People are frustrated by the charity sector's "unconvincing and ineffective" efforts to improve diversity, according to a project launched by NPC today.
The charity think tank, NPC, has published a collection of essays and podcasts Walking the talk: Putting workplace equality, diversity and inclusion into practice, which show people feel that efforts to improve diversity so far have been too slow and seen as tokenistic.
It consists of 10 essays and four podcasts with contributions from charities and funders, as well as from private and public sectors providing insight for the charity sector from diversity efforts in other areas.
Nathan Yeowell, head of policy at NPC said: “What we have heard through this work is that, in a wide variety of ways, people feel they are not listened to.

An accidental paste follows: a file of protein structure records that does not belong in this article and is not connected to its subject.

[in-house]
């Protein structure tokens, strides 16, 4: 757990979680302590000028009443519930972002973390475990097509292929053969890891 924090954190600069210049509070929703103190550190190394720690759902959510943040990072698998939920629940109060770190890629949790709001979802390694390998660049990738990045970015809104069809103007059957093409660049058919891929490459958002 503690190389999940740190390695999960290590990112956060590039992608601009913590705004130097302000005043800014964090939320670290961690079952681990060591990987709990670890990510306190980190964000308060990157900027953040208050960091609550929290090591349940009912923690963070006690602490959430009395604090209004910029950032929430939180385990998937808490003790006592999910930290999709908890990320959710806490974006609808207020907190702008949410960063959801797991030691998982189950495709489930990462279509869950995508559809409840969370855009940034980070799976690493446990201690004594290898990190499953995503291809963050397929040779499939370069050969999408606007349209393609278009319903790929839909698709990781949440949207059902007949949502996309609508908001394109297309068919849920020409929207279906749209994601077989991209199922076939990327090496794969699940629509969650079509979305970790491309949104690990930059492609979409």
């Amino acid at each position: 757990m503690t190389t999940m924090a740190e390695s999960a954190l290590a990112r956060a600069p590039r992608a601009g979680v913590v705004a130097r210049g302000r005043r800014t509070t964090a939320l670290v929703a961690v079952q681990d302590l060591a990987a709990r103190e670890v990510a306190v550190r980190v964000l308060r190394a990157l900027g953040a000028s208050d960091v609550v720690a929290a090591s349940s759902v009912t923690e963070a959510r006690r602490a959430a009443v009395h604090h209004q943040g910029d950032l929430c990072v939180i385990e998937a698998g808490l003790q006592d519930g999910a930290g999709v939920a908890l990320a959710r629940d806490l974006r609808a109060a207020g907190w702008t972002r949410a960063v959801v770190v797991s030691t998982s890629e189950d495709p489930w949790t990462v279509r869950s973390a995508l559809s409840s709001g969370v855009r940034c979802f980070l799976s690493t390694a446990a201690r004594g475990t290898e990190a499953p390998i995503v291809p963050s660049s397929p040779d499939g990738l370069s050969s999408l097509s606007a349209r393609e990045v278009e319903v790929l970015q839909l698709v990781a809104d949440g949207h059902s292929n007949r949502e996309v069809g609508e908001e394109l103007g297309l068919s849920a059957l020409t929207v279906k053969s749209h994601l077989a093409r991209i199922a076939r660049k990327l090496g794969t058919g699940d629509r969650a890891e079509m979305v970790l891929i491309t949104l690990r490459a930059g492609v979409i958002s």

“They feel excluded, undervalued and tokenised.
“We wanted to share these perspectives, as well as practical advice aimed at overcoming and remedying the problems at their heart, because we believe that understanding both equally is important for positive change."
Practical resource and outlet for criticism
Yeowell said: “We hope that by providing a resource for people who need practical help, and an outlet for those with criticisms and frustrations with the sector, we have added something valuable.
“If we can start having these sometimes-difficult conversations, we can work towards a shared understanding of what needs to be done and agenda for change.”
The project was funded by Trustees Unlimited and Russam GMS.
Sophie Livingstone, managing director of Trustees Unlimited, said: “We are delighted to support this project.
“With 70 per cent of charity board positions not being advertised openly, it has never been more important to shine a light on the consequences of ‘group think’ in the not-for-profit sector.
“Asking challenging questions of a charity’s work and purpose requires different voices around the table.”